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24 Aug

Anmol versus Mannu

Needless to say, these two drama serials – Mann Mayal and Dillagi – are running ruining our lives these days because most of us are obsessed. Saturday nights are spent wondering whether Mohid and Anmol will have a fairy tale ending and Monday nights are spent cursing the day we decided to watch Mann Mayal. Wedged in between, we still watch Udaari (Sunday) but honestly, Sajida and Zebo’s plight has fallen secondary in comparison to the complications in Anmol and Mannu’s lives.



So it’s impossible not to compare.

The characters

Anmol is beautiful, strong and independent. She has the will to be the proverbial son that her widowed mother never had. Mannu, on the other hand, is a complete liability. She was a below average student, she brought embarrassment to her parents when she ran away to be with Salahuddin and then she resigned to a life of misery because it was “the right thing to do”. And in a stroke of all strokes, she proclaimed herself cursed or “manhoos” and promised to stay away from Salahuddin if it came with a guarantee of his health and life.

The tears = the ratings

We know that tears equate to ratings and Mannu’s watersheds have ascertained the success of Mann Mayal. But there’s a lot more respect for the writer (Faiza Iftikhar) and director (Nadeem Baig) of Dillagi, who took the risk of narrating the story of an unconventionally strong girl. Kudos to Mehwish Hayat for portraying Anmol so well. On the contrary, it’s hard to say what medication Mann Mayal’s writer (Samira Fazal) and director (Haseeb Hassan) were on when they were writing and then stretching Mann Mayal from 25 episodes to 30+. And what could Maya Ali have possibly been thinking when she agreed to play the most regressive woman in drama history. But then ratings equate to success and success translates to riches and here’s the catch: Humayun Saeed (his wife, actually) are co-producers on both plays. Now that’s quite a win-win!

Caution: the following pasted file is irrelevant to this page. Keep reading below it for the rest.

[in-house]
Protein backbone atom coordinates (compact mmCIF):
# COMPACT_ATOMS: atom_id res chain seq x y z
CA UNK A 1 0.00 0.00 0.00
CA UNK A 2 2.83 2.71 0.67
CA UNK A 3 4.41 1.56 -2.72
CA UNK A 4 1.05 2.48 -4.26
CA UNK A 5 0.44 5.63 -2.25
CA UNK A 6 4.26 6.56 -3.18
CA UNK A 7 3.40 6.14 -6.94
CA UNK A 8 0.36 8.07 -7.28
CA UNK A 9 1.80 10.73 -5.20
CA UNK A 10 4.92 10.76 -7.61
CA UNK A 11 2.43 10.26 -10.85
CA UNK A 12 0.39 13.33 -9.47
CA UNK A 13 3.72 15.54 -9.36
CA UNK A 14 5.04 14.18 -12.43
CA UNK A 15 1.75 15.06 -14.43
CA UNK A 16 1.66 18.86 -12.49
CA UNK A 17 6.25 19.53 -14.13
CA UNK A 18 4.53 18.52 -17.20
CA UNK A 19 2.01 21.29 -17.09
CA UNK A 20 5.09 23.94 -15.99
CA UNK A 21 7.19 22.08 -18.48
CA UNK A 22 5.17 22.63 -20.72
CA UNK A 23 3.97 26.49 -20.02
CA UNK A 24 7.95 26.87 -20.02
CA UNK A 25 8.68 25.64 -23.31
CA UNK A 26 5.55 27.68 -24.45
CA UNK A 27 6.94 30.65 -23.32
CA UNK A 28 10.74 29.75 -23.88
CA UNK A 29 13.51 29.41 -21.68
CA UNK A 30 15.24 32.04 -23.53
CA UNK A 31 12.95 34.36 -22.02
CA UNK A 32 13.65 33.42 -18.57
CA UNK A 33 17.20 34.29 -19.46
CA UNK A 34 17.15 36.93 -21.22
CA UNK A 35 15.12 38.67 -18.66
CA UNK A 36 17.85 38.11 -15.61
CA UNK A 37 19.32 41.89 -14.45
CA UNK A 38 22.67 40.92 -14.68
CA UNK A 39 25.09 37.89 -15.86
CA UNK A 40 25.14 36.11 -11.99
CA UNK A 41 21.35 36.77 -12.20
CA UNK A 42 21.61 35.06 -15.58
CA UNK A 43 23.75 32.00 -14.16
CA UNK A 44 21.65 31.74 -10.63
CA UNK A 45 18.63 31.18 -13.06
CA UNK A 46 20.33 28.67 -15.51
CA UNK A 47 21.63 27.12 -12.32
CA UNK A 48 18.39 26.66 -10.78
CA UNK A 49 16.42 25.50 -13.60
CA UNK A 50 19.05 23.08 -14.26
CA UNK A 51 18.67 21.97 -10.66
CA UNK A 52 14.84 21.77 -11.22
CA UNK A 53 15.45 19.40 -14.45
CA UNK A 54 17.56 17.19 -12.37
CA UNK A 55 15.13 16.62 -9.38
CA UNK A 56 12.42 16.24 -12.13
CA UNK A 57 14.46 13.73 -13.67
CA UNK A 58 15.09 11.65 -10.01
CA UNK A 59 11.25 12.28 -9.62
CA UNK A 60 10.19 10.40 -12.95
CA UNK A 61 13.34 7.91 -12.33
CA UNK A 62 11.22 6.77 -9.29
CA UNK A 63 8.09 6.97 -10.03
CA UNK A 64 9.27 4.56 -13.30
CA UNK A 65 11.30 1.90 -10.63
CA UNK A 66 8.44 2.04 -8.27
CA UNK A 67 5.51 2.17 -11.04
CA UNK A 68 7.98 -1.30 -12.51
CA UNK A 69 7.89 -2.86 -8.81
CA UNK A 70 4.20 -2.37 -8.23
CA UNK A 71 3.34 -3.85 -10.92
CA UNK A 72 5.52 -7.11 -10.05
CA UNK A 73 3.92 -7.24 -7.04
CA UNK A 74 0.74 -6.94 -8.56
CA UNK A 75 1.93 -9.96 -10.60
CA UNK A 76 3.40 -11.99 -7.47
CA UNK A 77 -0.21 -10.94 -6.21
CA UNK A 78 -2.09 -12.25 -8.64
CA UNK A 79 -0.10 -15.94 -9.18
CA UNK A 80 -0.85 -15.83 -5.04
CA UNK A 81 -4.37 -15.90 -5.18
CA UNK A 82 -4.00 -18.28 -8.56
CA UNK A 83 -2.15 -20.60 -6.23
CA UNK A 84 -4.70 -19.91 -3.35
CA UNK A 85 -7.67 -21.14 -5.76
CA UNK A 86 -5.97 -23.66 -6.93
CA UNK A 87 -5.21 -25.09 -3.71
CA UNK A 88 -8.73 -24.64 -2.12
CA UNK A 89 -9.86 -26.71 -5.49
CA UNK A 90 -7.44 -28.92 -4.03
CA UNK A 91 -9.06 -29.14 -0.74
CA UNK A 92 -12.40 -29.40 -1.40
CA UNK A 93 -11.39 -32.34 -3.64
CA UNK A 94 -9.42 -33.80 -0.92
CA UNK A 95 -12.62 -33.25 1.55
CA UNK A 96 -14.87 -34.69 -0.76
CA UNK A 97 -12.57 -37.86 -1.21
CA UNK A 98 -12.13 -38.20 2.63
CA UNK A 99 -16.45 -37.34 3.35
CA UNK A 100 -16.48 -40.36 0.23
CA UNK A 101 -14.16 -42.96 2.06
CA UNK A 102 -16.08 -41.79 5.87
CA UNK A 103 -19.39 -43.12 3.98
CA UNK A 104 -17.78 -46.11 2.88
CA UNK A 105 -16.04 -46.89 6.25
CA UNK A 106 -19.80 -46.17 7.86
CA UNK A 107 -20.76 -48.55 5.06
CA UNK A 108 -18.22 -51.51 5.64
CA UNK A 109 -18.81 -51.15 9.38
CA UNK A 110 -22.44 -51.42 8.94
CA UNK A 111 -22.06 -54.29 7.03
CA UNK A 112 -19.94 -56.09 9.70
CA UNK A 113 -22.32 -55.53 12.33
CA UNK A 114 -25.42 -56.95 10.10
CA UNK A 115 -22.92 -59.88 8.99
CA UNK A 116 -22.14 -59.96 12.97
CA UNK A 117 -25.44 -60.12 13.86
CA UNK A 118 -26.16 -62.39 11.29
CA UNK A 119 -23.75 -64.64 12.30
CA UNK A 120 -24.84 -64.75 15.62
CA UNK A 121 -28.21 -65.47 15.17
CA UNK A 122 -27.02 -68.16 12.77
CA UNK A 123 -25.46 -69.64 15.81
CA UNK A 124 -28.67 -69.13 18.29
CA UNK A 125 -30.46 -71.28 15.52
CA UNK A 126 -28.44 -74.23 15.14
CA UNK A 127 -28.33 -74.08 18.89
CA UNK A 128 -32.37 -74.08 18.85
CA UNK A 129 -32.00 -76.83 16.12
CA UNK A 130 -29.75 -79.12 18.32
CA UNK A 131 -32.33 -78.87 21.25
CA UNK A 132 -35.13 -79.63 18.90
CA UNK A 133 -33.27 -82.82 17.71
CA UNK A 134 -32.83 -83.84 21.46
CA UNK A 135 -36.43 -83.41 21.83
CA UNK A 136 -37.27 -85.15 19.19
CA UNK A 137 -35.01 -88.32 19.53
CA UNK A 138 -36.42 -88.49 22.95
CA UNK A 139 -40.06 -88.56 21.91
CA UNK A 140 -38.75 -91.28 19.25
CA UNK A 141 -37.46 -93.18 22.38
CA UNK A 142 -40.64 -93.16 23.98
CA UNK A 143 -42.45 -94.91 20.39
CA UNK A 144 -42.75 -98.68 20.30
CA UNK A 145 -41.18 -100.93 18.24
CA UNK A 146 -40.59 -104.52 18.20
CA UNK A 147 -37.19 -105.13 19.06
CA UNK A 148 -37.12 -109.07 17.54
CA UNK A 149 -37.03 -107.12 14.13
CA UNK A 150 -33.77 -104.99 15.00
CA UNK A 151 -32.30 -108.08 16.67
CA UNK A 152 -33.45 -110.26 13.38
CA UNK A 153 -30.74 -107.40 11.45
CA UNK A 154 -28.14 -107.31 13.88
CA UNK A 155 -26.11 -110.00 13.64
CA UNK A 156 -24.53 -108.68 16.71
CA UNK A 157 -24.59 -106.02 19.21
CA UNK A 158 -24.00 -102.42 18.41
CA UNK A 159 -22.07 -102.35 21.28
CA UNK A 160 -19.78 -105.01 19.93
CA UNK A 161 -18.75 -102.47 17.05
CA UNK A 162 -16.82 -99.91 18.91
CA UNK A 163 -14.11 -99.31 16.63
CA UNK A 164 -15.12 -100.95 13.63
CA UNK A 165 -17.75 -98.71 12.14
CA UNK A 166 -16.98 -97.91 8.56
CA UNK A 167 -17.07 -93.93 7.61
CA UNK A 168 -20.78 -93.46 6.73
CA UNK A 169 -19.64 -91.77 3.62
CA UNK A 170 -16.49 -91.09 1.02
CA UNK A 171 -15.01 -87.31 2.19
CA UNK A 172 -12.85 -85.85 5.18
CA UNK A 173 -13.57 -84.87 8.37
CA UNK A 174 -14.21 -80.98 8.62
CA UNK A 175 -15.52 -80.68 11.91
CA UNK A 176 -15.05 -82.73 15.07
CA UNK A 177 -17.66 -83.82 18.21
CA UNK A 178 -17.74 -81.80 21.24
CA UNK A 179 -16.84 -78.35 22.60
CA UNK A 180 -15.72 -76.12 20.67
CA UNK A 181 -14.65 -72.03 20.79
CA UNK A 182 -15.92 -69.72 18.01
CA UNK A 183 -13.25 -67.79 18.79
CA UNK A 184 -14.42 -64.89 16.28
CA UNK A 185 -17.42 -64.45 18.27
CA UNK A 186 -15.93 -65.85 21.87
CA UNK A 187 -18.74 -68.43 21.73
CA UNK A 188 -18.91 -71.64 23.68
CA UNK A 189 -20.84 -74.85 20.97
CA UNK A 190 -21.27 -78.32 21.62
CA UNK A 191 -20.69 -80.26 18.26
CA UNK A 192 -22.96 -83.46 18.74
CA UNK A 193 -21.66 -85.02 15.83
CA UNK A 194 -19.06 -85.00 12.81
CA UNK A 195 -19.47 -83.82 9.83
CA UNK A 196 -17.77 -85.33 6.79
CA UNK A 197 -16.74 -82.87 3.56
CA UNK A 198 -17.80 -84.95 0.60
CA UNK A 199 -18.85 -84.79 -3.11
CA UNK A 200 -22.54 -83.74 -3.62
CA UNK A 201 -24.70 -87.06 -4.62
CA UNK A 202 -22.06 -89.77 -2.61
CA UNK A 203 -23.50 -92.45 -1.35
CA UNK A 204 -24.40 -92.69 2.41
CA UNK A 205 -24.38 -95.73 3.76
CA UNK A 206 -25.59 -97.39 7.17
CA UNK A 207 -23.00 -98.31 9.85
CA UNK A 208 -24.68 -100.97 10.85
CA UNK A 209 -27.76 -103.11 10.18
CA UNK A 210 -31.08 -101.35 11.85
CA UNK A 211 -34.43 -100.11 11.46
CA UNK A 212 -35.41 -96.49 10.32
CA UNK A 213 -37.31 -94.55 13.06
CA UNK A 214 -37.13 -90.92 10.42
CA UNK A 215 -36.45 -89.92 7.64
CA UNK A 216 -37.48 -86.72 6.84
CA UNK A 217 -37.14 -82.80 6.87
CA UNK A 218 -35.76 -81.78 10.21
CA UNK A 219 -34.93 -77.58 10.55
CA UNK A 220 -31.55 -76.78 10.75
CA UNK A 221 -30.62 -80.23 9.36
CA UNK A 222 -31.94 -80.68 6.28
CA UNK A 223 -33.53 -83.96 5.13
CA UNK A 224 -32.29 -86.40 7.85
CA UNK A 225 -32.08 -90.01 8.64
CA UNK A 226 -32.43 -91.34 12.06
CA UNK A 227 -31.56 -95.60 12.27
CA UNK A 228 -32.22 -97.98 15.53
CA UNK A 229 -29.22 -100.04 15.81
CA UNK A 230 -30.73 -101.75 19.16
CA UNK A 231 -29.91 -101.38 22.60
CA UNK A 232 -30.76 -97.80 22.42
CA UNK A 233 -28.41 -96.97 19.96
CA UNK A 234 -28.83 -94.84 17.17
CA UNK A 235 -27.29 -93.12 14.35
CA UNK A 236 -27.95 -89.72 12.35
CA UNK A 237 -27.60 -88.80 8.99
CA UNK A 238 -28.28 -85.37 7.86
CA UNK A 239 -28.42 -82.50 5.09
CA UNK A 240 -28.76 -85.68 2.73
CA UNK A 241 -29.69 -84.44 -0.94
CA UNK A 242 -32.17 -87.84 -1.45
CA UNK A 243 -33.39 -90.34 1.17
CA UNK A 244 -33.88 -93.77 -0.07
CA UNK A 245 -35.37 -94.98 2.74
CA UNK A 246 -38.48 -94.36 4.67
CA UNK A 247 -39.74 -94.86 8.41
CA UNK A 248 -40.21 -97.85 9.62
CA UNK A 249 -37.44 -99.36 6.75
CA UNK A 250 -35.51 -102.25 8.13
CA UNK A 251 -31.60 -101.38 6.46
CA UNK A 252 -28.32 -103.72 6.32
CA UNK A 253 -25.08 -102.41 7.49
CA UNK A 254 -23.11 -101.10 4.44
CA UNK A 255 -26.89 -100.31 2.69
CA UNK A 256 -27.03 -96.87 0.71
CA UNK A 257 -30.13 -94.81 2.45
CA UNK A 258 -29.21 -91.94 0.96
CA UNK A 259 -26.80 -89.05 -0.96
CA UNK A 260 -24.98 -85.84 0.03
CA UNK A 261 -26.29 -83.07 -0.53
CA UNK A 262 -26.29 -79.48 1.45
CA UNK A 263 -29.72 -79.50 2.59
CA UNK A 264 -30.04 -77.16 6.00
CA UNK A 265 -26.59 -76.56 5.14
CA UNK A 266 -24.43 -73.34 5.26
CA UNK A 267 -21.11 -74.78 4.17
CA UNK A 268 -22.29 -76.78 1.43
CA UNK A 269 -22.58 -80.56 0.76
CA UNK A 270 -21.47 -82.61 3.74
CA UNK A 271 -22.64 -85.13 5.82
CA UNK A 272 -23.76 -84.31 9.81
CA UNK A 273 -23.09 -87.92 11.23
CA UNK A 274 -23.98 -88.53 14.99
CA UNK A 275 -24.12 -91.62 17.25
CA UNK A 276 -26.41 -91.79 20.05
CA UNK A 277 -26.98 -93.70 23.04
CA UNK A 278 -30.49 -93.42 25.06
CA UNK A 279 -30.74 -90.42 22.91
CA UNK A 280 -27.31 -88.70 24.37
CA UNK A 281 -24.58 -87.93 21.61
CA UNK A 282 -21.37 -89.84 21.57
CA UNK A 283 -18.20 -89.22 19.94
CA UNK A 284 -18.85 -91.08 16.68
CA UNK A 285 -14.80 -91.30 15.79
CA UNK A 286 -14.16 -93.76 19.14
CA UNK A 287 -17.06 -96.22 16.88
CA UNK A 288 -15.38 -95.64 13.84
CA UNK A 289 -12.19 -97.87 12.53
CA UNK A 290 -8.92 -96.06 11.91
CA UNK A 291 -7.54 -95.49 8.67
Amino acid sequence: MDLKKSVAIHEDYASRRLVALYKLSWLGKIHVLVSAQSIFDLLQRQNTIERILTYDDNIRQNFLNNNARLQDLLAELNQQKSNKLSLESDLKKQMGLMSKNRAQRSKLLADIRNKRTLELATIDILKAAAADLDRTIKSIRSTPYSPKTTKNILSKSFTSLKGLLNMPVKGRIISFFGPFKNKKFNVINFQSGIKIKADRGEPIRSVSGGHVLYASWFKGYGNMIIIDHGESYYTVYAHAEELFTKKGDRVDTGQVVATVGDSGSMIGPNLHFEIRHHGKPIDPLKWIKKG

The women

Mannu is actually from a well-off background and yet she wears an unflattering bechargi that is inexcusable. Anmol, on the other hand, lost her father early in life and is completely self made and though she too is modestly dressed, she wears her strength-her attitude-on her sleeve. Once life and love let her down, Mannu steps on a path of self-destruction and wallows for 30-odd episodes; she whines and weeps constantly and consistently to the point that that you could rename the Weeping Willow after her. Anmol, on the other hand, is fiery and resolute to tackle anything and anyone who comes in her way. Anmol has our vote here too.

Conclusion

Pakistan’s dramas are immensely popular across the board, which is why producers have a responsibility beyond ‘giving the people want they want’, in this case miserable, sobbing heroines. Dramas need to give the masses role models and while Mohid and Anmol rise to all expectations, sadly Salahuddin and Manahil fall with a thud. Ironically, Saba Hamid’s character in Dillagi is as brilliantly etched and portrayed as her character in Mann Mayal is oppressed. And when it comes to the heroes, Dillagi’s besotted, chivalrous and strong Mohid is unquestionably more desirable than Mann Mayal’s indecisive and weak Salahuddin.

So, which play would you vote for?

Aamna Haider Isani

The author is Editor-in-Chief at Something Haute as well as Editor at Instep, The News. Full time writer, critic with a love for words and an intolerance for typos.